The AppSphere general sessions kicked off Monday afternoon with a full house in the beautiful Chelsea Theater at the Cosmopolitan. Joe Sexton, AppDynamics president of worldwide field operations, opened the afternoon sessions, followed by Founder and CEO Jyoti Bansal, who presented the Application Intelligence address.
I couldn’t help but be struck by what a powerful group of individuals filled the auditorium. To the average onlooker, they may have appeared to be a bunch of brainy computer types. But in reality, these are the people who keep the country’s and the world’s money and goods flowing, the internet working, the news and entertainment coming. Without these people whose focus is how well the software works, our world would be a poorer place in so many ways. It’s such an honor to have them all come together to explore the present and future of application intelligence with us. And I’m glad they’re not all flying on the same plane!
In his Application Intelligence address, Jyoti Bansal described the “generational architectural shift” that’s been evolving with increasing rapidity over the past five years, as applications become more complex and distributed, and mobile, cloud, big data, and the internet of things shape the creation and consumption of digital applications. To thrive in this new world order will require greater communication and cooperation than ever between development (who talks about code), operations (who talks about fixing things), and business (who talks about revenue and conversion). The AppDynamics vision is that all the stakeholders can rally around the business transaction as the common unit of management.
Jyoti went on to describe how the AppDynamics Application Intelligence platform addresses the challenges of this generational shift, and used that as a launch pad to describe the exciting advances in the new, soon-to-be-available AppDynamics Fall 2014 Release, specifically:
Next-Generation Platform Architecture that increases capacity exponentially, offering big data scale, easier manageability, and broad extensibility.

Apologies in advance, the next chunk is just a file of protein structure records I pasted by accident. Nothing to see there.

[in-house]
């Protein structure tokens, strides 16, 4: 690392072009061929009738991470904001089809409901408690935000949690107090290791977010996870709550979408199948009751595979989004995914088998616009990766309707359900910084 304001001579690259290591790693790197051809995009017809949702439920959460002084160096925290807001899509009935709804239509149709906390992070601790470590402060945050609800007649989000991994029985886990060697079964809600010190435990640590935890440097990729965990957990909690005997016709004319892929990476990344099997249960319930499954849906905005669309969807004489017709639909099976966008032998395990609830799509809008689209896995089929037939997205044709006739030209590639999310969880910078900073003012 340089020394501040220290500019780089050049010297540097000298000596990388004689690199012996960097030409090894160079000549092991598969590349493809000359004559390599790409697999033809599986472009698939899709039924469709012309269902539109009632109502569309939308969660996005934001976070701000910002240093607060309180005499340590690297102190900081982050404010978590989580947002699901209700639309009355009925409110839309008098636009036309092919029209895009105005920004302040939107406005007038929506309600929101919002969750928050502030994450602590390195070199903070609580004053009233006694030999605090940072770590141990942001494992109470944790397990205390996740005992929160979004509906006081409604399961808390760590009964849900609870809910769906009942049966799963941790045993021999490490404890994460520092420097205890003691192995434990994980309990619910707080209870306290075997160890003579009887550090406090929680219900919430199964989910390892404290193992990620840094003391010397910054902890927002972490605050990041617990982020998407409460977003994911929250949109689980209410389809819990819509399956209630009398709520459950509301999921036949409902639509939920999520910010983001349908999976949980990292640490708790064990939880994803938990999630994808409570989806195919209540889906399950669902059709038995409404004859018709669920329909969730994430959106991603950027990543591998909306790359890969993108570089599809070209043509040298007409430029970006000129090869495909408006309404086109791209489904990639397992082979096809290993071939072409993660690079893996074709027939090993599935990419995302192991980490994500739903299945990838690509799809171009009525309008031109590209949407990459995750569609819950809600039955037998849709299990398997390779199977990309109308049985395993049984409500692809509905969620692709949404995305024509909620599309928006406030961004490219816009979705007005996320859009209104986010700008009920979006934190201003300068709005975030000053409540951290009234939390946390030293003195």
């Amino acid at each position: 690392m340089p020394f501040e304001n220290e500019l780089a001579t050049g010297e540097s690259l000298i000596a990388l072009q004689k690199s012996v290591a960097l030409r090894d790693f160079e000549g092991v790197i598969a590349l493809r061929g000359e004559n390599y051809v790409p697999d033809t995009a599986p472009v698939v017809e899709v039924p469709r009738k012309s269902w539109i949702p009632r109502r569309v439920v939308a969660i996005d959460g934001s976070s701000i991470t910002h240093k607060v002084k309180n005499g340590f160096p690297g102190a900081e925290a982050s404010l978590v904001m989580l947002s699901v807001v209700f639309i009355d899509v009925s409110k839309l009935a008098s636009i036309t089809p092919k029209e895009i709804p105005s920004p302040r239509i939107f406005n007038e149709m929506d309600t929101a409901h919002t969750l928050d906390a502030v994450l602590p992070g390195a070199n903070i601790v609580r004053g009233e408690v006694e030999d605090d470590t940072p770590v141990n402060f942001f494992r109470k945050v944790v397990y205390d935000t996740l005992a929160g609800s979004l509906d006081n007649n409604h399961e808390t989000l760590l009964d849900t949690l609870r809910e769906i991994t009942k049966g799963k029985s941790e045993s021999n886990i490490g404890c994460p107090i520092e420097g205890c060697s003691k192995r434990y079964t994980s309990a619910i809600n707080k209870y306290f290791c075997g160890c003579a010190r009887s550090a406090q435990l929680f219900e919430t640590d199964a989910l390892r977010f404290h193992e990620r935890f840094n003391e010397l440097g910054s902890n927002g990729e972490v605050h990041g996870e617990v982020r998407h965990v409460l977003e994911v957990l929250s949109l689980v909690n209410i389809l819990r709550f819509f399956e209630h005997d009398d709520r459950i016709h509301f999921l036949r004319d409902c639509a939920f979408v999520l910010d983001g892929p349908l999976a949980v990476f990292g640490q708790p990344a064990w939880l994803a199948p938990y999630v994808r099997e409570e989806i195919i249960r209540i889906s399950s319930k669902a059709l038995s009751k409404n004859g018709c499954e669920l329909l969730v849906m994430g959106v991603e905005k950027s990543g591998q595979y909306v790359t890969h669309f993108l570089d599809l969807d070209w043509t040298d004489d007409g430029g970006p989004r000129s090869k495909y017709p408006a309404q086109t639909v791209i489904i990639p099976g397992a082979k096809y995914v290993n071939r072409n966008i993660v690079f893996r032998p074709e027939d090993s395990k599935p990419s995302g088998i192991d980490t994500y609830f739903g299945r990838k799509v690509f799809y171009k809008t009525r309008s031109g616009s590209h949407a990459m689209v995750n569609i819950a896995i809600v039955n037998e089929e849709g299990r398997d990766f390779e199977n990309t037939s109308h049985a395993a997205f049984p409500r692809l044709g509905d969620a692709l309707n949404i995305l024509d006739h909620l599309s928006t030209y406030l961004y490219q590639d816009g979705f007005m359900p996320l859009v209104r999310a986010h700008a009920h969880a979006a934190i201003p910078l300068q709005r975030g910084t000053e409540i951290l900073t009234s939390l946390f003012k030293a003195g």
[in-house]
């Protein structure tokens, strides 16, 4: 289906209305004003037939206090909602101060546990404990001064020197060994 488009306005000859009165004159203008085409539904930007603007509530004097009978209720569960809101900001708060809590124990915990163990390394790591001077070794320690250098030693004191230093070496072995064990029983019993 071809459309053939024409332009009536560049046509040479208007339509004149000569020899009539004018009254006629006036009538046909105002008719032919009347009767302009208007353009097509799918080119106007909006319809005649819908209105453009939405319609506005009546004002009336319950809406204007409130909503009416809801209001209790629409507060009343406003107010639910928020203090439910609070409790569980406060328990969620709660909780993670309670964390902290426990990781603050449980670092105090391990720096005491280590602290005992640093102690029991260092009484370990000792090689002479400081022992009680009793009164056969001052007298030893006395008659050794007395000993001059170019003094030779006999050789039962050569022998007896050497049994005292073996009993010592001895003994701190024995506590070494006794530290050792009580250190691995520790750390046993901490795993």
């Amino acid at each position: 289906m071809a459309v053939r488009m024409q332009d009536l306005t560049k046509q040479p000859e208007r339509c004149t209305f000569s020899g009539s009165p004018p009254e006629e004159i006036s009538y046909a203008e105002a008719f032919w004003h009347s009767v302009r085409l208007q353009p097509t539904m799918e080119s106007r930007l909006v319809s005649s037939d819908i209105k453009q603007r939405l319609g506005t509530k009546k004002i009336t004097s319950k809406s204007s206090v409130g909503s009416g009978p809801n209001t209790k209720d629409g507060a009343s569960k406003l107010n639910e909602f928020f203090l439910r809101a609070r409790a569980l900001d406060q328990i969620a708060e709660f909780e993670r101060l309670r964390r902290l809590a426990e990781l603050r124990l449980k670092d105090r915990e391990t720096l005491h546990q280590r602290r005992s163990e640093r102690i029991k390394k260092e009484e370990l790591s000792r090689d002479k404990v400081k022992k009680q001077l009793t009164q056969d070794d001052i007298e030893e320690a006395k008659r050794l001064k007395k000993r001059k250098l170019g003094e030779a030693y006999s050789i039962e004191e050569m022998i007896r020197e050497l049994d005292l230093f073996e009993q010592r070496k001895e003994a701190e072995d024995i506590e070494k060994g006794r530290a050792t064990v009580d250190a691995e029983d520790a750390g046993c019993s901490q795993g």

Unified Monitoring with one platform for all monitoring needs, and now the full integration of database monitoring into the main AppDynamics platform, as well as C/C++ monitoring.
Mobile First, with Mobile Real-User Monitoring that delivers behavioral analytics, performance monitoring and troubleshooting, and crash analytics.
DevOps Collaboration facilitated by the new Virtual War Room, which gives teams a common space for diverse and dispersed teams to communicate and troubleshoot together.
Application Analytics, which, through automated data collection in real time with business context, facilitates a host of powerful analysis and insights.
AppDynamics CTO Bhaskar Sunkara provided live demos of the Virtual War Room and Application Analytics for an audience that appeared delighted by the new functionality.
“If you can’t monitor it, you can’t manage it.”
Bill Platt, general manager of Amazon Web Services, delivered the day’s keynote around a “monitor it” mantra. The scope and scale of Amazon Web Services as Bill described it is simply mind-numbing, and the task of monitoring it is truly monumental. Some key insights Bill put forth about monitoring:
1. Expect lots of peaks and cliffs
2. Rates of change matter
3. Anomalies matter — they’re almost always the start of something
4. 1 second is the new 1 minute
5. Source of most monitoring data: Logs
(For the record, AppDynamics Application Analytics aims to change #5.)
Words of success for DevOps, BizDevOps
Spencer Schwab, staff application engineer for Citrix Systems — whose GoToMeeting product we use almost every day — delivered an inspirational session on his experiences evangelizing for a DevOps, and ultimately a BizDevOps model, for Citrix Systems. First, he described the process as he sees it for getting things done as five P’s: Passion, partnerships, positivity, persistence, and patience.
He went on to describe how these principles apply to effecting the cultural change and collaborative attitude required for devops, and the ultimate desirability to incorporate business into the equation as “bizdevops,” for greater alignment from the top down, more effective resolution of conflicting priorities, and greater information transparency.
He finished with another set of words he considers foundational for success and strategy: Failure, focus, fervor, faith, and forgiveness.
A big finish for day one
The last session of the day was our cloud panel, which I’ll cover in a separate post. The day ended with a large number of attendees clustered around the demo stations in the Developer Lounge — a beautiful sight to see! — before making their way to dinner and networking in the Sponsor Pavillion.
By any measure, the first day of the first AppSphere was a huge success. Day two promises to be just as exciting.
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